From the beginning Messiaen’s music derived from two modes of thought: a personal, subjectivist mode exemplified by the Preludes (1929) for solo piano, “etiolate mood-pictures still sunk in the prison of the self” to quote Malcolm Troop, and an hieratic, theological mode epitomised by the organ work Le Banquet Celeste (1926) or, even more starkly, by L’Apparition de l’Eglise Eternelle (1932). The Preludes recall and extend several works by Messiaen’s predecessor Claude Debussy (piano preludes like Voiles and La Cathedrale Engloutie (1910) or orchestral works such as Danse Sacree et Danse Profane from 1903). The label Impressionist has served to obscure the fact that Debussy was closely associated with the proto-Surrealist ethos of the fin de siecle French Symbolists, showing deep affinities with poets such as Baudelaire and Mallarme, themselves recognised as precursors of the Surrealist spirit. The piano Preludes of both composers seem like musical renditions of Redon’s lithographs. Messiaen’s 'Les Sons Impalpable du Reve' inhabits the same oneiric sphere as Redon’s pictures like the painting 'Yeux Clos' (1890) or the two lithograph series entitled Dans le Reve (1879) and Songes (1891)
The iconoclastic, Absurdism of late ultra-Symbolist Pataphysics (Alfred Jarry) and the abrasive nihilism of Dada have worked to obscure the roots of French Surrealism in the world of nineteenth century Symbolism. The Surrealists themselves always tended to emphasise their preference for the Symbolist tradition of poetic anarchism and revolt (Lautreamont, Rimbaud), rather than that of subjective, interior exploration. Despite clear parallels, the work of Odilon Redon (1840-1916) was not seen as proto-Surrealist. Nevertheless from the present historic vantage point it is obvious that there is a line of continuity from the pre-Freudian world of Symbolist painting to the post-Freudian spirit of Surrealist endeavour. This is despite the fact that the neo-conservative religiosity espoused by many Symbolists would be seen as hopelessly retrograde from the Surrealist perspective. In fact both Claude Debussy (1862-1918) and, later, Olivier Messiaen inhabited the same pre-Surrealist cultural landscape of the Symbolist fin de siecle.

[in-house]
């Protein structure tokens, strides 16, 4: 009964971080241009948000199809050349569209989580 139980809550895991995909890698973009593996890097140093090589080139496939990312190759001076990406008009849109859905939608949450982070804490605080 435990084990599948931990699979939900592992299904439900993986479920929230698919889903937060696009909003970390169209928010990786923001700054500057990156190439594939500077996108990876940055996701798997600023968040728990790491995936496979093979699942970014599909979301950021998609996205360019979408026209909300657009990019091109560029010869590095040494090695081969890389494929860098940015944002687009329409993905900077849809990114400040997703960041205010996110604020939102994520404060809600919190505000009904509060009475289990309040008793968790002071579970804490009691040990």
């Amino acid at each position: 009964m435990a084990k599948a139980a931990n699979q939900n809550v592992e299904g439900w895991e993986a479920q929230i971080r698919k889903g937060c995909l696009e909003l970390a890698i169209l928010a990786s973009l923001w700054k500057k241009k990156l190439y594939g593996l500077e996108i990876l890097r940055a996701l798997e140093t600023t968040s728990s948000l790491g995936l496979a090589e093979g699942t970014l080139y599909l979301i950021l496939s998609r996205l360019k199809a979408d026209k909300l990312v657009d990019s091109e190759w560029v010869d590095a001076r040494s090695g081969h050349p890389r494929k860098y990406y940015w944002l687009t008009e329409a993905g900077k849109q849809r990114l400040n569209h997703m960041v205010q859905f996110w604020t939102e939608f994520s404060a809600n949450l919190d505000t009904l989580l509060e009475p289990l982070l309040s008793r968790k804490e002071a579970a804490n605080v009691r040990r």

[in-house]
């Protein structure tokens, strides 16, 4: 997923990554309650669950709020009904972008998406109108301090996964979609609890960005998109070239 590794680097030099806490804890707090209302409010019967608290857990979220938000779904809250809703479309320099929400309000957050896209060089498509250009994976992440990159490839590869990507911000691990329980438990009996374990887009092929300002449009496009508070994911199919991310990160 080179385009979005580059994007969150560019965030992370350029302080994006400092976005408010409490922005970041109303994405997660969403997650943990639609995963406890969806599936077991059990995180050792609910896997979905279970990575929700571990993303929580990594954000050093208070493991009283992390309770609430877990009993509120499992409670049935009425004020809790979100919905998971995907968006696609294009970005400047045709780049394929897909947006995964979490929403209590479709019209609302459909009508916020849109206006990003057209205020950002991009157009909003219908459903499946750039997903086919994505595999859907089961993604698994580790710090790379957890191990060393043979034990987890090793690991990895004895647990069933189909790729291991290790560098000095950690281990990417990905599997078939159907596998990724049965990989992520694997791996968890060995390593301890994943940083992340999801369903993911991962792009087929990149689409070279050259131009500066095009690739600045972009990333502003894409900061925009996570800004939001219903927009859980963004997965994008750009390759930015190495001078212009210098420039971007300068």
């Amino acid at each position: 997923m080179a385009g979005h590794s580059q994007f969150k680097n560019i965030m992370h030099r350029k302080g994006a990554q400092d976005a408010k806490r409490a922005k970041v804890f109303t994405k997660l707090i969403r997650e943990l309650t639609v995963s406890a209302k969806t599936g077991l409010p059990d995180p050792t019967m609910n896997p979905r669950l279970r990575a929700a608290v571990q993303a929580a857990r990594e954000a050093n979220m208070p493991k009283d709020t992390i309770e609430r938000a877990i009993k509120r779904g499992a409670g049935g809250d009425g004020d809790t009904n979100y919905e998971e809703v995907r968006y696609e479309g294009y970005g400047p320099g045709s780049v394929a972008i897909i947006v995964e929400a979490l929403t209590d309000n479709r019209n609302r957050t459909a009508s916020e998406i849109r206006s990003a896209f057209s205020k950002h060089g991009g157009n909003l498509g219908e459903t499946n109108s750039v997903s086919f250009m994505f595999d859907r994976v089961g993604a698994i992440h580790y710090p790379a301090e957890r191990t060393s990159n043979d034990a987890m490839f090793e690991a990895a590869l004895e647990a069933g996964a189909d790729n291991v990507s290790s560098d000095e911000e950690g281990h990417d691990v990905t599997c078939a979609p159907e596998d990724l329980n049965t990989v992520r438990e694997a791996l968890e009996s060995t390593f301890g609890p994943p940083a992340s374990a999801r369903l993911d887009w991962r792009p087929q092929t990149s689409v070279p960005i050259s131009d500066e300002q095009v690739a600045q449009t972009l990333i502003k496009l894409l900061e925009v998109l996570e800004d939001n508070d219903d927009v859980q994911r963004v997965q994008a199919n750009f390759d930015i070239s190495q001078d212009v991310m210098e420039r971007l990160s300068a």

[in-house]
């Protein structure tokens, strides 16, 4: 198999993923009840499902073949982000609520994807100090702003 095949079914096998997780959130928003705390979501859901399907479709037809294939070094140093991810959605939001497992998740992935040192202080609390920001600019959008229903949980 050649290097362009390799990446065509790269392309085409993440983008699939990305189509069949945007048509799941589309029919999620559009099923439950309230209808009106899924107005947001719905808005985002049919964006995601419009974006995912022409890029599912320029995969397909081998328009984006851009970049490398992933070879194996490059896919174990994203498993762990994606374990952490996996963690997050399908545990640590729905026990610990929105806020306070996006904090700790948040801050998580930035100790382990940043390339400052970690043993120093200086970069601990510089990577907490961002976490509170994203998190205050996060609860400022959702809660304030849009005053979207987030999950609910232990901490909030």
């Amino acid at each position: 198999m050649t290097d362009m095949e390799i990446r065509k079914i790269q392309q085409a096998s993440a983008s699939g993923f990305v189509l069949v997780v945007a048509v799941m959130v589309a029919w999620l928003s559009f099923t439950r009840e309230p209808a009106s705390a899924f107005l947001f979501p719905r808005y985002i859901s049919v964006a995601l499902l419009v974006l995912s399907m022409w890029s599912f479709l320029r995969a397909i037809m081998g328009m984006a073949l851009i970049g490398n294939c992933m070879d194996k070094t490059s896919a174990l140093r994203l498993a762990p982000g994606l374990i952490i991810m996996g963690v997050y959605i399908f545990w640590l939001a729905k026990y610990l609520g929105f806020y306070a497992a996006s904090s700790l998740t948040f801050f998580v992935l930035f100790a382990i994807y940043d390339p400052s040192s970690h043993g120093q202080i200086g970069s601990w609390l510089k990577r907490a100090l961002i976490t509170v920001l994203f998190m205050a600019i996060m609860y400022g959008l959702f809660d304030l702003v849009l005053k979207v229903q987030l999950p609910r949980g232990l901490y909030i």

Another artist of the fin de siecle whose works seem to emanate from a similar domain to that traversed by Messiaen in his first pioneering period is the Belgian Fernand Khnopff (1858-1921). Pictures such as 'I Lock My Door Upon Myself' (1891) which project an atmosphere of spiritual isolation and psychic dissociation, or the remarkable 'Geste d’Offrande' (an image of an immobile figure frozen in ritual pose) encapsulate the muted mysticism of Messiaen’s theological mode. Messiaen’s title Les Offrandes Oubliees (1930) may not be a deliberate allusion to Khnopff - but it looks as if it should be.